View Some of the Most Important Archaeological Finds of the 20th Century at The Houston Museum of Natural Science

Objects from what is being billed as one of the most important archaeological finds of the 20th century can be viewed at the Houston Museum of Natural Science in its upcoming exhibit, China's Lost Civilization: The Mystery Of Sanxingdui, opening April 10.

The ancient jades, weapons, burned animal bones, elephant tusks, statues and masks were found in two sacrificial pits outside the Sichuan Province capitol of Chengdu, in southwest China. "We all know China has one of the oldest civilizations, other than Egypt and Mesopotamia," said Dr. Dirk Van Tuerenhout, HMNS curator of anthropology.

Archaeologists and historians always believed Chinese civilization began northeast of this find, on the Yellow River in China's central plain region, so finding these objects 1200 kilometers away has caused them to rethink everything they know and understand. "It's expanded our horizons," said Van Tuerenhout.

The Sanxingdui culture, which existed around 1800 BC, is considered lost because its people left no written record or human remains and seem to have vanished after about 500 years. "They were highly civilized, highly accomplished," said Van Tuerenhout, who added that archaeologists were puzzled by the sacrificial pit, indicating that the treasures weren't buried for safekeeping.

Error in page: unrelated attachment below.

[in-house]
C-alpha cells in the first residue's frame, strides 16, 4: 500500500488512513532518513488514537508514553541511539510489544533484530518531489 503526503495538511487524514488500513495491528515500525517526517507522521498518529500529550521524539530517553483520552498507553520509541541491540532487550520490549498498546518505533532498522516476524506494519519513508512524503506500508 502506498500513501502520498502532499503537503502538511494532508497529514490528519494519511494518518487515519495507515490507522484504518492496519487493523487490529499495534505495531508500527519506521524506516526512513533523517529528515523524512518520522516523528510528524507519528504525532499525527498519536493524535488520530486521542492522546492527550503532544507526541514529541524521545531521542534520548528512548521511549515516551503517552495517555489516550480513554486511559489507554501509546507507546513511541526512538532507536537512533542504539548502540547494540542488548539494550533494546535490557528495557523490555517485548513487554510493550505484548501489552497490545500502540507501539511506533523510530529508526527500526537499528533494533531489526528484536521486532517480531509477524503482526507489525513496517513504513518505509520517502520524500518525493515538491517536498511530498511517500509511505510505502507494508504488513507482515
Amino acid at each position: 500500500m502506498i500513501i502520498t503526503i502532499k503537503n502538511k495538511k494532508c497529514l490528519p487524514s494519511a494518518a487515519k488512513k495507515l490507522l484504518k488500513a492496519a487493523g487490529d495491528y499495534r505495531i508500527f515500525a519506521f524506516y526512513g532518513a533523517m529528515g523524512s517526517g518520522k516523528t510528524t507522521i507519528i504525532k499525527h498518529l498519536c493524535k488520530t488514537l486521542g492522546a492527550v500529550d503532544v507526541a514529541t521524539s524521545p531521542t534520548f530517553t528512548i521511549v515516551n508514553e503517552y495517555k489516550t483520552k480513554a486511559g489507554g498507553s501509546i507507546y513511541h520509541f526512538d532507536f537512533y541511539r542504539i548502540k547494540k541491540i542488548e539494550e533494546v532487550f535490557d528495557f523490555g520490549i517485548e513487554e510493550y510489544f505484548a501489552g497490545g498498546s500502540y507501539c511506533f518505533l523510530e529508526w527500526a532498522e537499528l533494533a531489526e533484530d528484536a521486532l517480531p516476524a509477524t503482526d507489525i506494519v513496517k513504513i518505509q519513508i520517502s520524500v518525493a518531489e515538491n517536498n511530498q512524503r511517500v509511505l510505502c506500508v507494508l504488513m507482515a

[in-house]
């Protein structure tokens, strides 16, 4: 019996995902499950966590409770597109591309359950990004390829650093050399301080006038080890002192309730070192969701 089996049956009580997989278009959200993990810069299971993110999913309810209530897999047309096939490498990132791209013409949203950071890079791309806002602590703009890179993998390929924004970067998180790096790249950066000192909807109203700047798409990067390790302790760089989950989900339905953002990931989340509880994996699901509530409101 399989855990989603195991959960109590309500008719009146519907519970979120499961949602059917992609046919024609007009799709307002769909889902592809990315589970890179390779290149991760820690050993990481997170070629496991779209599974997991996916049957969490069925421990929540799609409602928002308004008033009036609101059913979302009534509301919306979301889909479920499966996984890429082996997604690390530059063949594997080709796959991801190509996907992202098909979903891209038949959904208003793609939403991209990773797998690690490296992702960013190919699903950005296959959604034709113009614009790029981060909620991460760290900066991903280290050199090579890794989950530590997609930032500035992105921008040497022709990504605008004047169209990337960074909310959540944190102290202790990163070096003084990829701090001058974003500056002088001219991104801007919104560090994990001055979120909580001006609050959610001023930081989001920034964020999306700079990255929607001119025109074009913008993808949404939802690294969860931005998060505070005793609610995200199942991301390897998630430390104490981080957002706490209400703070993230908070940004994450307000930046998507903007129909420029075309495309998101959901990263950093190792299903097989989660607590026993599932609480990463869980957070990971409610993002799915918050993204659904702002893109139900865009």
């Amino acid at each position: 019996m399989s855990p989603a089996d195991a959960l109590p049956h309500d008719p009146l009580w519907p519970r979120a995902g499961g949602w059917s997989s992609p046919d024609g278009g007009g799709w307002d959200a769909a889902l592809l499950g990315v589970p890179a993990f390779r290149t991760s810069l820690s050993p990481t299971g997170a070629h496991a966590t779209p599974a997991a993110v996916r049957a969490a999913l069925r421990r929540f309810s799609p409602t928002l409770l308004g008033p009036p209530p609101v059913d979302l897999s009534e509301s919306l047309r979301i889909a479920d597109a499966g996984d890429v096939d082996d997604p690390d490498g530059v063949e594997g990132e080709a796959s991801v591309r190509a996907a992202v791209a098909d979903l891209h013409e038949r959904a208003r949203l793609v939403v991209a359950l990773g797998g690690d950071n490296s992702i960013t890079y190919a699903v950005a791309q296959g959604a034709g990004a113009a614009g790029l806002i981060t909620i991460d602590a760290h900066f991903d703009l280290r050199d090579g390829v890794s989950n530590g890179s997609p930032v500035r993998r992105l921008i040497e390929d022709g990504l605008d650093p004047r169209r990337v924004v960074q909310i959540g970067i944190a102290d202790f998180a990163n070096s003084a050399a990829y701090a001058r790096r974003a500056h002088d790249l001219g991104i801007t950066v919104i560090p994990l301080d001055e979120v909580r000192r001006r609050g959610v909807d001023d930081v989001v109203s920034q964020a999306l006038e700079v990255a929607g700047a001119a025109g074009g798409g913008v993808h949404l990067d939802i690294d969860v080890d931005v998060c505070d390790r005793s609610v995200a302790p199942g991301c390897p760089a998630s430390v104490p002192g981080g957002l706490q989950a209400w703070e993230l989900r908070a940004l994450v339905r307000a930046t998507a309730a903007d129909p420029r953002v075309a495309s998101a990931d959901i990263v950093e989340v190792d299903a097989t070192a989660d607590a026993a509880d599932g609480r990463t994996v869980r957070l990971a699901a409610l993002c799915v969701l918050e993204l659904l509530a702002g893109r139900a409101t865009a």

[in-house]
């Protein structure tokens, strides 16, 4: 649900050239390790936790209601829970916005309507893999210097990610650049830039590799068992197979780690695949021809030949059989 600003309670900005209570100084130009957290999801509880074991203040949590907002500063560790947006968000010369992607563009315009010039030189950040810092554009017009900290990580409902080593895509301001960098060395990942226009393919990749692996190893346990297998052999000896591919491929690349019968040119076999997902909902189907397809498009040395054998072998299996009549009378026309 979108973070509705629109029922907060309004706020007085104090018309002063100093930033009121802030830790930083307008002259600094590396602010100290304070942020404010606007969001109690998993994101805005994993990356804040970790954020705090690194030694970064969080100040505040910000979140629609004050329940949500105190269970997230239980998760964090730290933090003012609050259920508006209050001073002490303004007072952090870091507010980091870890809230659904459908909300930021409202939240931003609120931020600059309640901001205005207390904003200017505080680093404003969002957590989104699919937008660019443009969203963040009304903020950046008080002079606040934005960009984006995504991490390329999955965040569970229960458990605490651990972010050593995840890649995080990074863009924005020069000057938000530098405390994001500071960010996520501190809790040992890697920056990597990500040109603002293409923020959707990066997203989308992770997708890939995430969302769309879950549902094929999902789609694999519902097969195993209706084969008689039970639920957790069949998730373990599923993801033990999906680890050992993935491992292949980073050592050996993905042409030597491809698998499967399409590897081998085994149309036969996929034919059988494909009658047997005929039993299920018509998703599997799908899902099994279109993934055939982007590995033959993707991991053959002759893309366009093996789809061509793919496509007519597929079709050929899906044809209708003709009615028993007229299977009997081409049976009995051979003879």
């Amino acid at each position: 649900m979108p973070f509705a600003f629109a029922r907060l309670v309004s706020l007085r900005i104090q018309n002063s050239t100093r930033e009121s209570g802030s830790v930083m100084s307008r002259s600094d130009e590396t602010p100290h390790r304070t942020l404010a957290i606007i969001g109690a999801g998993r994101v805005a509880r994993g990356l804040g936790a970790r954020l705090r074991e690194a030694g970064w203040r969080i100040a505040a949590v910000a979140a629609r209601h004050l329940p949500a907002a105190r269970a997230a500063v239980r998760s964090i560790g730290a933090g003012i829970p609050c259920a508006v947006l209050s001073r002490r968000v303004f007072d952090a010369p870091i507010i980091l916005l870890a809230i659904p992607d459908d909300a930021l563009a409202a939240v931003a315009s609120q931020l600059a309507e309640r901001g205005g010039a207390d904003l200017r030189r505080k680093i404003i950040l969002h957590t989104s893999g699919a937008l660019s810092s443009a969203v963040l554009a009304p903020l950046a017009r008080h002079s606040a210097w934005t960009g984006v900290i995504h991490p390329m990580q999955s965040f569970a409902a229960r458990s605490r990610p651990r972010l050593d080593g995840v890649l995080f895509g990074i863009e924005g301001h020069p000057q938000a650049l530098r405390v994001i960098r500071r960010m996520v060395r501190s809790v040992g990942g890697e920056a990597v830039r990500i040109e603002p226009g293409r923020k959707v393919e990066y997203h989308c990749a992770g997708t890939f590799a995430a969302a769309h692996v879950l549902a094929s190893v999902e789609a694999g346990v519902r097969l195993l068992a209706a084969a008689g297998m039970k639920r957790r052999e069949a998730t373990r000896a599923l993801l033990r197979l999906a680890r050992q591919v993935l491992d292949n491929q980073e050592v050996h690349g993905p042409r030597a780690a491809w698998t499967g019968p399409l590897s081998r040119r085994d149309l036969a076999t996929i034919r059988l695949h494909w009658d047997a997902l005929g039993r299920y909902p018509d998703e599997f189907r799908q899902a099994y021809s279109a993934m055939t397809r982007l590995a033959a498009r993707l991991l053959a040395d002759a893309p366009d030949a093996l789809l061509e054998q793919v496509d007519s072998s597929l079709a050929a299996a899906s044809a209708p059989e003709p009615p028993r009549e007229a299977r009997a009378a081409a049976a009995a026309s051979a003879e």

"The bronze had been burned and twisted. Why would you do that?" asked Van Tuerenhout. "The archaeologists came across these layers. Layers of bronze objects, ceramics, jade and elephant tusks."

The three largest bronze masks are much larger than anything known from the period, containing strange, supernatural features. One human-animal composite mask contains wings for ears, no mouth, and large tubular beams protruding from what would have been the eye sockets.

In addition to the mask, there also are human forms. "There is a very tall statue, about 8' 5"; he could play for the Rockets," said Van Tuerenhout. "It is the largest known bronze human figure in the world. The hands are like full circles, with the index finger and thumb touching. It probably held something; some have suggested elephant tusks. There are no more elephants in China. The climate was warmer and could have supported elephants."

"What were they doing? What was this all about? It's a mystery," said Van Tuerenhout. "They left no written documents. We're trying to make sense of this culture."

China's Lost Civilization: The Mystery Of Sanxingdui opens April 10 and continues through September 7, at the Houston Museum of Natural Science, 5555 Hermann Park Drive, open 9 a.m. to 5 p.m., Mondays to Sundays, 713-639-4629 or visit $25.

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Susie Tommaney is a contributing writer who enjoys covering the lively arts and culture scene in Houston and surrounding areas, connecting creative makers with the Houston Press readers to make every week a great one.
Contact: Susie Tommaney